The alliance in the fight against terrorism between Pakistani President General Pervez Musharraf and the United States is imperative not only for America, but for Pakistan-a Muslim-majority nation whose social fabric is being torn apart by militancy and lawlessness. But will an exclusive focus on military power ultimately prove to be counter-productive?
The Human Rights Commission of Pakistan, perhaps the country's most credible human rights body, argues that while "the violence now deeply embedded in society is to be rooted out over the coming years," that task "presents bigger challenges than merely picking up, detaining, and torturing those who authorities claim are militants."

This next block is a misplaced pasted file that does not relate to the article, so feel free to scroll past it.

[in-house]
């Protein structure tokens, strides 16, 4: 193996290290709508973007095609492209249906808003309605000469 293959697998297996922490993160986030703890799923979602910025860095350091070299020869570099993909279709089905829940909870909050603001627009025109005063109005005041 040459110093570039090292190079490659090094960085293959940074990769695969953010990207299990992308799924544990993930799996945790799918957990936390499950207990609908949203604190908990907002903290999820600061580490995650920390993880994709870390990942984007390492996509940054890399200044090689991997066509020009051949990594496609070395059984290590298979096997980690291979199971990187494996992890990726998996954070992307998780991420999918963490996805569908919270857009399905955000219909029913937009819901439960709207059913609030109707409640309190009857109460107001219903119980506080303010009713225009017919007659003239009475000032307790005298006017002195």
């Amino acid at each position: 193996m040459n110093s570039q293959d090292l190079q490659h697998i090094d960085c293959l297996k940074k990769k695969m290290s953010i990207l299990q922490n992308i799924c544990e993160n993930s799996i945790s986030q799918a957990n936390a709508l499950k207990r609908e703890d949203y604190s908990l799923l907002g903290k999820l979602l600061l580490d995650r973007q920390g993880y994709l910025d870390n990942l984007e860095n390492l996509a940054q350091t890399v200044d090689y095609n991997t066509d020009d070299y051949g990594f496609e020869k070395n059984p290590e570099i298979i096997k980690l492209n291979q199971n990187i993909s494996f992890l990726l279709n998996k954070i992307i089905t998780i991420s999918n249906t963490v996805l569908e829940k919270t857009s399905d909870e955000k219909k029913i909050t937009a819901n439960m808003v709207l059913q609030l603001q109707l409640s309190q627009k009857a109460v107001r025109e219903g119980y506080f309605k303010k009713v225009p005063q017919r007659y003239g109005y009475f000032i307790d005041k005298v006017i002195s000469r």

In opposing how the war against Al-Qaeda and the Taliban is fought, many in Pakistan's minuscule middle class find themselves aligned with people they abhor: extremists whose distorted religiosity violates the tolerant version of Islam prevalent in this region. Many upwardly mobile urbanites thus find themselves caught on the horns of a dilemma: how to reconcile aspirations for a better lifestyle, as symbolized by America, with increasing abhorrence of US policies.
Those on the religious right have no dilemma: they just hate America and its policies outright, and oppose all things "un-Islamic," including television, films, radio, and even indigenous forms of dance and music. Interestingly, computer technology is exempted, as it can be used to further the extremist cause.